Full details are found in man 5 ebuild. Let’s say you have this ebuild.


Or, structurally, something like this.

=category/package-version[use flags maybe]:slot/subslot::repository

Let’s break this form into: "C/P-Vv:S/s::c"

  • C - Category, the directory in /usr/portage/ where the ebuild lives.

  • P - Package name.

  • V - Major version number.

  • v - _alpha, _beta, _pre (pre-release), _rc (release candidate)

  • S - Main slot, used mostly for co-installability. Official slot help.

  • s - Subslot, denotes some kind of ABI.

  • c - Repository Constraints, search man portage for ::.

Multiple Package Instances Within A Single Package Slot

Don’t you just hate it when this happens?

!! Multiple package instances within a single package slot have been pulled
!!! into the dependency graph, resulting in a slot conflict

Often totally mysterious. I have cured this problem with revdep-rebuild, but I have also seen this problem where that was not the cure. Here is an excellent article about possible helpful strategies.

Perl Problems

Very often (it seems) I get a failure in something technical and complex which turns out on closer examination to be related to a Perl problem. I was hoping to stop thinking about Perl in about 2005 but it’s still important. Here is an example of a failure where emerging sys-boot/grub-2.00 causes a cryptic show stopping error.

* ERROR: sys-boot/grub-2.00_p5107-r2::gentoo failed (compile phase):
*   emake failed

Now you wouldn’t jump to a conclusion that this had anything to do with Perl whatsoever. But look closer.

config.status: creating grub-set-default
Can't locate Locale/ in @INC (@INC contains: /etc/perl /usr/local/lib/perl5/5.16.3/i686-linux /usr/local/lib/perl5/5.16.3 /usr/lib/perl5/vendor_perl/5.16.3/i686-linux /usr/lib/perl5/vendor_perl/5.16.3 /usr/local/lib/perl5 /usr/lib/perl5/vendor_perl /usr/lib/perl5/5.16.3/i686-linux /usr/lib/perl5/5.16.3 .) at /usr/bin/help2man line 28.
BEGIN failed--compilation aborted at /usr/bin/help2man line 28.

If you didn’t know that .pm meant "Perl module" this could be very tricky to figure out. Noticing the Perl library include path (@INC) can be easy to miss too if it’s buried in a ton of other gobbledygook.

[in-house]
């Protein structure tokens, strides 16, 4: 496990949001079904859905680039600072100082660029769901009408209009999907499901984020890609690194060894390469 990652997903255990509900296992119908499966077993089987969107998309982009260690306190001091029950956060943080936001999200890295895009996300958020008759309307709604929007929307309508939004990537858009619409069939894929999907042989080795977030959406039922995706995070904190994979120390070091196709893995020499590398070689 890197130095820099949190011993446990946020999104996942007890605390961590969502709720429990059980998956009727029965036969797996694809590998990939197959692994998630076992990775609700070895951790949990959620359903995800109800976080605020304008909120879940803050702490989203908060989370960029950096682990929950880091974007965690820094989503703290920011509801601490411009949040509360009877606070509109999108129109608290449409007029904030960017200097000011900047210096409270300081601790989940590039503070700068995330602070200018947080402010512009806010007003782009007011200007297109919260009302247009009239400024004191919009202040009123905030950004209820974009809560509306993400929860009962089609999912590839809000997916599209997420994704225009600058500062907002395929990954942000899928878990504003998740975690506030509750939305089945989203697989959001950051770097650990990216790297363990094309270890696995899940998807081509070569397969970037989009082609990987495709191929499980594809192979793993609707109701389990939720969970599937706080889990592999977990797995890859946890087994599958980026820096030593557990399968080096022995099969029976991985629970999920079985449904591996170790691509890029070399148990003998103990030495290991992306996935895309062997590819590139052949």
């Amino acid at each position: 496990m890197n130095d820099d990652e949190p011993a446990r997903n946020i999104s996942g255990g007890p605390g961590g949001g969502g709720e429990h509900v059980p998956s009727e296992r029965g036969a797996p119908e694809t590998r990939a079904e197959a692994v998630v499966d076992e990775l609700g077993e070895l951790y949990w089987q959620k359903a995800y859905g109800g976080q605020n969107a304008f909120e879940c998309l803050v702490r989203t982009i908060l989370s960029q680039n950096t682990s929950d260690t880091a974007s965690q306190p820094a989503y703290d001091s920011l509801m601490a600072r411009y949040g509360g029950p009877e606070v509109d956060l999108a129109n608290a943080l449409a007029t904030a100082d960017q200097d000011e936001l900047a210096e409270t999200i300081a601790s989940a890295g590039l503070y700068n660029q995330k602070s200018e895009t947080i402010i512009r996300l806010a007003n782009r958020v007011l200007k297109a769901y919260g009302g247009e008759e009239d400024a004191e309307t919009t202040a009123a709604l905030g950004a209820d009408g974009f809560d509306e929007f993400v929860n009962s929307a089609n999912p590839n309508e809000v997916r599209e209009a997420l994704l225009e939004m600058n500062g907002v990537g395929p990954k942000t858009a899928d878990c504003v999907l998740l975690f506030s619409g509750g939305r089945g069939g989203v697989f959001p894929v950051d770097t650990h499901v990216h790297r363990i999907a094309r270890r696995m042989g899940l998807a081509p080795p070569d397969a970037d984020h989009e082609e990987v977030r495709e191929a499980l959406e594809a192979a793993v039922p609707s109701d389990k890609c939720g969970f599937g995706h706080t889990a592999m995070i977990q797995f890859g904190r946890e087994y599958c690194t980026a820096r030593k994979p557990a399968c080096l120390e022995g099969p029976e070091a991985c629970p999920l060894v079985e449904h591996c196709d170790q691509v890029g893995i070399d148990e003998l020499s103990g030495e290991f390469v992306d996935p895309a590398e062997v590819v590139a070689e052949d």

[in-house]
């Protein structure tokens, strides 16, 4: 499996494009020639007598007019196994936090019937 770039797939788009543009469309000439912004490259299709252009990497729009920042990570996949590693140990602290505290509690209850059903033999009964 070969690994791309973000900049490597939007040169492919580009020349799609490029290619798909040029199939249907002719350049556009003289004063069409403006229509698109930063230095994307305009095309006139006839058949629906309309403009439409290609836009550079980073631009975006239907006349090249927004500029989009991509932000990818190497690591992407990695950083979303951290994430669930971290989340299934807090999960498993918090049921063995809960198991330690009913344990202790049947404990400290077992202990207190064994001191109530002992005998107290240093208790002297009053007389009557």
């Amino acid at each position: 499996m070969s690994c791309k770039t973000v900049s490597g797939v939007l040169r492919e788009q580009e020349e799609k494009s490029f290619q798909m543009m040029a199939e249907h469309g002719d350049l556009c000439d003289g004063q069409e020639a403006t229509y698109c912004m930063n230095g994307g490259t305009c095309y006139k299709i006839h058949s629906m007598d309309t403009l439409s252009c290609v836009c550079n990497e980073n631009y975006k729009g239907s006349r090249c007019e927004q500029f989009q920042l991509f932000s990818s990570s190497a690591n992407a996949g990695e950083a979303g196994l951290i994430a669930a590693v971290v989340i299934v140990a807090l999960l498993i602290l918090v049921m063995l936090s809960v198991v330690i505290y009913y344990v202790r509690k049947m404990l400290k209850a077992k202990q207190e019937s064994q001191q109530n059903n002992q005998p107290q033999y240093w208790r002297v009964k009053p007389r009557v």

The solution is to run sudo perl-cleaner --reallyall. The first time I ran this for the problem shown, it crashed on a certain package which I re-emerged with sudo emerge -1v virtual/perl-digest-base. Then back to sudo perl-cleaner --reallyall again which finally completed successfully. Once that was done the original emerge was started again. Again, the exact same place crashed. Again the perl-cleaner was run. Then finally, the original emerge was able to continue.

Ok, let’s say that perl-cleaner as described also doesn’t work. It happens! Sometimes perl-cleaner dies with this very helpful message.

 * If you encounter blockers involving virtuals and perl-core, here are
 * some things to try:
 *   Remove all perl-core packages from your world file
 *     emerge --deselect --ask $(qlist -IC 'perl-core/*')
 *   Update all the installed Perl virtuals
 *     emerge -uD1a $(qlist -IC 'virtual/perl-*')
 *   Afterwards re-run perl-cleaner

Of course often after you do part one, you’ve lost the syntax for part two. Hence its appearance here. If you don’t use that second command, you can be in for tons of individually removing Perl packages in order to clear the way for new ones.

Kernel Problems

Make sure your kernel options are adequate.






Apparently these ones should not be set.



Here’s a helpful message for when your kernel is hiding from Gentoo:

 * Messages for package sys-fs/udev-216:

 * Unable to find kernel sources at /usr/src/linux
 * Unable to calculate Linux Kernel version for build, attempting to use running version
 * Unable to check for the following kernel config options due
 * to absence of any configured kernel sources or compiled
 * config:
 *  - !IDE
 *  - EPOLL
 *  - NET

I’m going to take this to suggest that for Gentoo it’s probably good to include the IKCONFIG option under "General setup" so that /proc/config.gz is present.